Now that titles as diverse as Thursday Night Football and A Charlie Brown Christmas call streaming platforms home, it’s rarely jaw-dropping news when a program associated with a broadcast or cable network ends up going digital. And yet, last week’s announcement that ABC’s long-running Dancing With the Stars will be cha-cha-cha-ing its way over to sibling steamer Disney+ this fall still somehow managed to make Hollywood insiders perk up. Live performance competitions have been one of the few remaining genres still considered the exclusive province of network TV — and now Disney was claiming one of the most-beloved examples of the form for its namesake subscription service.
What made the development such a stunner is that the nearly 17-year-old franchise just felt like the quintessential broadcast TV show, the kind of series that would remain on traditional telly for as long as the platform survived. While it actually has always had plenty of younger viewers, DWTS has never been particularly cool. Packed with B-level celebs and unashamed to lean into camp and corniness (as well as some suburban-friendly horniness), it’s survived for nearly two decades by embracing its status as your mom’s favorite show. It just didn’t feel like the kind of title a streamer would try to grab, à la Amazon’s sacking of Thursday football. Conversely, its Nielsen numbers have not fallen so far that it needed to be “saved” by a subscription service, the way some endangered series (from Community to Evil) have ended up moving from broadcast to streaming.
So why did Disney decide DWTS needed to cross the digital divide over to Disney+? Company execs haven’t said much, nor is anyone at ABC talking. But Kareem Daniel, head of Disney Media and Entertainment Distribution, offered a five-word hint at the end of his boilerplate quote in the press release announcing the shift. After some banalities about the “broad appeal” of the show and the popularity of its Disney theme nights, Daniel said DWTS would help D+ in its effort “to expand our demographic reach.” In other words, having already sucked up the majority of homes with kids and maxed out on Marvel-loving millennials and Gen-X Star Wars nerds, Disney is now on a mission to get older viewers — and folks in middle America who don’t go in for all those superhero shenanigans or animated movies — to finally sign up for D+. Cast in that light, DWTS suddenly looks like a perfect audience magnet, enticing a segment of the population which hasn’t been tempted by all the blockbusters on the service. It could also act as a hedge against subscriber churn, potentially a big headache for D+ given that those three-year low-cost subscriptions it offered before launch will all start expiring in November.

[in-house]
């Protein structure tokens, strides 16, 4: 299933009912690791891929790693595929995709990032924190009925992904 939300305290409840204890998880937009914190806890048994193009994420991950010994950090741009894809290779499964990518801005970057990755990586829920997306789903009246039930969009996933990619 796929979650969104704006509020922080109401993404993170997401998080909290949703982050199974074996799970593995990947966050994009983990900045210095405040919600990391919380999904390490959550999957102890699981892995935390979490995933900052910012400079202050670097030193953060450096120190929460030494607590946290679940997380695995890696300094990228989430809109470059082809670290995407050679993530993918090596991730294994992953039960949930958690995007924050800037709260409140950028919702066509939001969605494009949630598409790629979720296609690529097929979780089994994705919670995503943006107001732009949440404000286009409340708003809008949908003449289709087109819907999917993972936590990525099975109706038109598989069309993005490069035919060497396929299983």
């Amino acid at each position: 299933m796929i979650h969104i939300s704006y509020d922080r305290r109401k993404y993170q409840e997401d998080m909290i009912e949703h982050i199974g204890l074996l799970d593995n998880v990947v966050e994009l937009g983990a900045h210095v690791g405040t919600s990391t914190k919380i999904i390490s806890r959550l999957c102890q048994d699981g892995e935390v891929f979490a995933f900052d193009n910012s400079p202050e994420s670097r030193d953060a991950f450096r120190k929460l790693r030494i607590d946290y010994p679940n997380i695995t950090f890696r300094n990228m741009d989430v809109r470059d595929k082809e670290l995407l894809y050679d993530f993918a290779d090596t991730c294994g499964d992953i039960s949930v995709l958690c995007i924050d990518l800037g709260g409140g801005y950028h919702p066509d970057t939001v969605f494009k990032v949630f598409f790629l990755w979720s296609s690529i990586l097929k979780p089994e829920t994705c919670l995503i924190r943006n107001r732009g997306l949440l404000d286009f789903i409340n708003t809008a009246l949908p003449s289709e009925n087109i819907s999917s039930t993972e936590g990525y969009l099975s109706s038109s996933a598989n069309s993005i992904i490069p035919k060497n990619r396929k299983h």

On a broader level, DWTS also gives Disney a chance to experiment with how live programming moves the needle on a streamer that until now has been heavily geared toward library content. Live-entertainment content could be the next frontier for streaming platforms, and we’ve been seeing some other testing around it of late. Amazon Prime Video’s recent telecast of the ACM Awards, for example, was very much designed to see how awards shows might fare on a digital platform.
There have been a handful of performance reality shows on streaming before, but they’ve all been previously recorded and haven’t allowed for audience participation. DWTS will change that: The show is expected to continue to air every week in a primetime slot, with audiences helping to determine the winner with their votes. That’s important, because it means there will be an incentive for subscribers to open up D+ at the same time every week, rather than whenever it’s convenient. A sense of urgency is something most streamers lack; a live-event series can offer that.